Its publication marks “the end of a trip of more than a decade in the review of the criteria for diagnosis and classification of mental disorders,” says the website APA DSM-5.
The manual sets out the criteria used by mental health professionals to diagnose patients, and is used by insurers, schools and others responsible for covering and create special provisions for individuals with mental or developmental disorders. The last time it was updated was in 1994.
But the new version did not come without criticism, including major organizations like the National Institute of Mental Health United States (NMHI, for its acronym in English).
Last month, the NMHI said it would launch a project to lay the foundation of a new classification system and “reorient their research away from the categories of the DSM”.
Here are five ways in which DSM changes may affect you:
Being transgender is no longer a mental disorder
The DSM-5 eliminates the term “gender identity disorder”, seen as stigmatizing by mental health specialists and activists of the lesbian, gay, bisexual and transgender (LGBT).
The new version mentions “gender dysphoria,” which focuses attention only on those who are troubled by gender identity.
“I think it’s a significant change,” he said late last year Jack Drescher, a member of the APA group that recommended the change. “It is clinically justified, but reduces the amount of stigma and harm existed,” he said.
Some LGBT activists applauded the change, while others questioned whether enough.
Homosexuality was removed from the DSM in 1973 and it changed the global perspective on the matter.
Binge eating is a disorder of eating behavior
Binge eating is a new category of eating disorders in the DSM-5.
They are defined as “recurrent episodes of eating, in a short period, significantly more food than most people would eat under similar circumstances, with episodes marked by feelings of lack of control.”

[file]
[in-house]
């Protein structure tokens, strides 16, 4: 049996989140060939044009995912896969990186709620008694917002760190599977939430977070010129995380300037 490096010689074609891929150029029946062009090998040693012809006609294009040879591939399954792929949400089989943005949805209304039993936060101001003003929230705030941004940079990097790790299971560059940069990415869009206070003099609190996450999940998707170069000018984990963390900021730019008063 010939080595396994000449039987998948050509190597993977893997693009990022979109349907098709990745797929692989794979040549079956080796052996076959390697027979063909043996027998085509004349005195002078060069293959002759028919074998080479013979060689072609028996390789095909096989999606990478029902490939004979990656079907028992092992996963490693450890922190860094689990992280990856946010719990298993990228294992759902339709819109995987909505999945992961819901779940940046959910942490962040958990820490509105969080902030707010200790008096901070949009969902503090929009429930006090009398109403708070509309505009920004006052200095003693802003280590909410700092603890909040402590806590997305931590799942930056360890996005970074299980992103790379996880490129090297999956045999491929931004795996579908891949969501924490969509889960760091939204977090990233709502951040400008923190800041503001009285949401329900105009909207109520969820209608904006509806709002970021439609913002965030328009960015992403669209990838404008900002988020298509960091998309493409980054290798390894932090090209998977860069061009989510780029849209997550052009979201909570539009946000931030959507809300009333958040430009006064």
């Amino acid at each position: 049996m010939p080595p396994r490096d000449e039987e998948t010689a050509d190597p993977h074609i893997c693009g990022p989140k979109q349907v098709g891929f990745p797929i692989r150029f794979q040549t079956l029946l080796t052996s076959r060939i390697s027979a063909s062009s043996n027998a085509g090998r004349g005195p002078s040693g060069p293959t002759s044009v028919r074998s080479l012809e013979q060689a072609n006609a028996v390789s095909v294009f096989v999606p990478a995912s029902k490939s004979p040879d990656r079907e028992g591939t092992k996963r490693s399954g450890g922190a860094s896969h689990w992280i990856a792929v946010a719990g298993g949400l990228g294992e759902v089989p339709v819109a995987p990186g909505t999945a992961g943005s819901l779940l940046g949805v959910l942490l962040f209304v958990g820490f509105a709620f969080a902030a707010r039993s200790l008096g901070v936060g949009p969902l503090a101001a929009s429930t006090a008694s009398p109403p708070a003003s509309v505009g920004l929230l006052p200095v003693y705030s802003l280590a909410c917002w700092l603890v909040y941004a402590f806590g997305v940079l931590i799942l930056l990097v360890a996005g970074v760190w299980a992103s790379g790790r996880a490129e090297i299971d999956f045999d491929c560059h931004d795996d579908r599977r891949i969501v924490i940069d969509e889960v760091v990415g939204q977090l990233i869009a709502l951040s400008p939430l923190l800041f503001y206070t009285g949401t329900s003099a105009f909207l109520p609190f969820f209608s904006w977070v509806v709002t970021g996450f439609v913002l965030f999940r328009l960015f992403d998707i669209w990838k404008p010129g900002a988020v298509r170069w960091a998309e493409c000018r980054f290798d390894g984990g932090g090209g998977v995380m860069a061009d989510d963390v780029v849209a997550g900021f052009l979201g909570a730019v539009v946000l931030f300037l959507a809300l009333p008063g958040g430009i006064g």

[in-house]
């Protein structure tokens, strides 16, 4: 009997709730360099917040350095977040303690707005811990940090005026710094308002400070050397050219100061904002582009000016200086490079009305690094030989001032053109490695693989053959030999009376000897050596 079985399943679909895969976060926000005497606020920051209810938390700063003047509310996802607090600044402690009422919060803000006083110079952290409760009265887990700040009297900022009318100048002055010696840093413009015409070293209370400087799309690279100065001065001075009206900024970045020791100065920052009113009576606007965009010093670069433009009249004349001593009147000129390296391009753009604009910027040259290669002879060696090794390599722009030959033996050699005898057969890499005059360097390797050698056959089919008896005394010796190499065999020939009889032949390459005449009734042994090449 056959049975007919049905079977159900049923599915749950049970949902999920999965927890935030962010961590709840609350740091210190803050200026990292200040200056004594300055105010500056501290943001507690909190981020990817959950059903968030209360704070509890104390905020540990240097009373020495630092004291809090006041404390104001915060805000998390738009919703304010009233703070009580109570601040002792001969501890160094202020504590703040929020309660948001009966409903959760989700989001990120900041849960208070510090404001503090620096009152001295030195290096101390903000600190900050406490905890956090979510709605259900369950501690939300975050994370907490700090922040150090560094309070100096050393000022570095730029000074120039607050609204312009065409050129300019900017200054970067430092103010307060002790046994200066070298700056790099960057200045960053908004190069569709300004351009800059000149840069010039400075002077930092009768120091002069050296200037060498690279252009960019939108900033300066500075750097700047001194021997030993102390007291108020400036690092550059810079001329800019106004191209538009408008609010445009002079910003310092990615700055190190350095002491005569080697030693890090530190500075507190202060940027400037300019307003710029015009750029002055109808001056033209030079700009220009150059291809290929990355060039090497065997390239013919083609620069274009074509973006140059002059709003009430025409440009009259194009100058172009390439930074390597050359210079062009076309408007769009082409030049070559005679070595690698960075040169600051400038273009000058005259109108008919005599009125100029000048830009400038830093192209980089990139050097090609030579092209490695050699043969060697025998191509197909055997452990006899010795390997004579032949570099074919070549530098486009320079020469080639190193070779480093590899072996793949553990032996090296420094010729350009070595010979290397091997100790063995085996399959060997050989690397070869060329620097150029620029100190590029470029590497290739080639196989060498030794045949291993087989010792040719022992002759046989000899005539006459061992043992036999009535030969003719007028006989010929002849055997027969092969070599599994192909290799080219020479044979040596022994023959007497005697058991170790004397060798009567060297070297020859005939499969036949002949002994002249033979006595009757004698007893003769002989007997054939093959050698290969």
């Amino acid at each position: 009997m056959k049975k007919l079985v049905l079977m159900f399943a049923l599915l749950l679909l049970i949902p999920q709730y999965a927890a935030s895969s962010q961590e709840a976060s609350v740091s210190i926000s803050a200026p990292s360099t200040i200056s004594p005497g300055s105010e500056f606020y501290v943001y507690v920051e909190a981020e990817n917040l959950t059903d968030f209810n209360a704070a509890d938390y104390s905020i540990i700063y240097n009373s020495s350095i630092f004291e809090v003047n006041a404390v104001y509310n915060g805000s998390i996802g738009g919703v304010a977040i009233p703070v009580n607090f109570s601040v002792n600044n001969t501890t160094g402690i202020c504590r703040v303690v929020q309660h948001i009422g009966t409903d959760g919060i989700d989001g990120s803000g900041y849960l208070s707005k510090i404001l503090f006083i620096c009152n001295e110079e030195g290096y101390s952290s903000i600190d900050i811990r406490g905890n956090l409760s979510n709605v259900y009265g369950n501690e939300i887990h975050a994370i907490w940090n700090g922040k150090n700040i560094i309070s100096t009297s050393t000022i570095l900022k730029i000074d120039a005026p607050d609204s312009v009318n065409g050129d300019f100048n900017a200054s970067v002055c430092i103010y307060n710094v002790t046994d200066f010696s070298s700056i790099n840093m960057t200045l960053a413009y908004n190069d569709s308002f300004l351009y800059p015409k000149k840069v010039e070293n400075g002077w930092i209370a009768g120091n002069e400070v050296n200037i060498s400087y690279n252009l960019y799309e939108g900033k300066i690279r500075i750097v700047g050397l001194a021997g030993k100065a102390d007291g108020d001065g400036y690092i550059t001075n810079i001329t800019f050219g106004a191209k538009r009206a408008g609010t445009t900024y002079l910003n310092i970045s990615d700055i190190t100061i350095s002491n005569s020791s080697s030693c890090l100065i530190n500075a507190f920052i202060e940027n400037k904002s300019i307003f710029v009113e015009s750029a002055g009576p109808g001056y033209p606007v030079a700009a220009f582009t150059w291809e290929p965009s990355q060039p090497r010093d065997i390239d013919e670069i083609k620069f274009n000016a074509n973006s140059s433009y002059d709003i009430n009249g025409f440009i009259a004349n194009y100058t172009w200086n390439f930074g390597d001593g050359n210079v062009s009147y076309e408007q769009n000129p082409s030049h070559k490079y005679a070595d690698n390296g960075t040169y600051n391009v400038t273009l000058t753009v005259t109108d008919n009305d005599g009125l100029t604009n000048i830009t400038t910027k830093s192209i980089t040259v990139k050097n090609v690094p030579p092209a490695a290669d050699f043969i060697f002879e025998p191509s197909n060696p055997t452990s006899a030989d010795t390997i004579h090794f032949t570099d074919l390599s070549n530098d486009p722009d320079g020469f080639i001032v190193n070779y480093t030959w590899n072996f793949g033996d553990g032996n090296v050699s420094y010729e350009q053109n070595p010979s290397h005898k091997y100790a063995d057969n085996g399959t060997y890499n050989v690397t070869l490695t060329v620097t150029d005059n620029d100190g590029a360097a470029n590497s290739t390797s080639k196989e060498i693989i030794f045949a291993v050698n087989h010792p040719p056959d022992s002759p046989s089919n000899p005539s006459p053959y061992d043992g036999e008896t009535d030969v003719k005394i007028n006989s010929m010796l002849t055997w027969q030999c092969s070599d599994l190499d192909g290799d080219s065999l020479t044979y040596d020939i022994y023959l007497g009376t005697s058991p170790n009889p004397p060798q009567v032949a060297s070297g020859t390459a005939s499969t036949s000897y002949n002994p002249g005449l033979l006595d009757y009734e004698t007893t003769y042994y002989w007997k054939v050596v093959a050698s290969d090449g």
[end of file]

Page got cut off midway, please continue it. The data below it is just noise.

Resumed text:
According to the APA, this measure aims to “increase awareness of the substantial differences between binge eating disorder and as a common phenomenon of overeating.” While overeating is a challenge for many people, says the Association, recurrent binge “are less common, more severe and are associated with physical and psychological problems.”
Bereavement or depression??
Before, specialists could not diagnose depression in a person until two months after the death of a loved one was called “grief exclusion”
But research showed that, for some people, the death of someone close can trigger a depression, like other stress factors like losing a job, according to the APA.
The “Grief is the only event in the life and stress factor specifically excluded diagnoses of depression” in previous manuals, the organization said.
The elimination of exclusion “helps prevent severe depression is ignored and makes it easy to provide appropriate treatment, including therapy or other interventions.”
Binge drinking can lead to a diagnosis of alcoholism
The new manual eliminates the medical distinction between having a drinking problem and alcoholism.
Some experts warn that this could lead to young people who get drunk are wrongly labeled as alcoholics, a diagnosis that could haunt to adulthood.
Previous editions of the DSM included “alcohol abuse” with “dependency”, which is more serious. But the DSM-5 considers the “alcohol disorder” as a single condition.
Changes “reflect the best science in the field and offer a new clarity on how to diagnose these disorders,” said Dr. David Kupfer, director of the task force of DSM-5, in a statement in February. Added that in the last two decades of research has been an explosion in the abuse and substance addiction.
Asperger syndrome becomes autistic spectrum disorder
The proposal to group Asperger syndrome and other developmental conditions and concerns generated controversy.
In 2010, when the proposed change, the Asperger’s Association of New England (in the U.S.), a non-profit organization with over 3,000 members, wrote a letter to the APA in which he emphasized that the syndrome should remain separate .
But according to the website of the DSM-5, “revised diagnosis represents a new, more accurate, and medically and scientifically useful to diagnose individuals with autism-related disorders.”
The working group recommended the change says that “a single disorder encompassing all diagnostics improve ASD without limiting the sensitivity of the criteria, or substantially change the number of children who are diagnosed”.
In a statement on its website Tuesday, Asperger Association told its members that “regardless of your diagnosis or label, we will still be a meeting place where members of the community with Asperger syndrome can connect with each other”.
Elizabeth Landeau, Miriam Falco, Moni Basu and mental health expert Charles Raison, contributed to this report.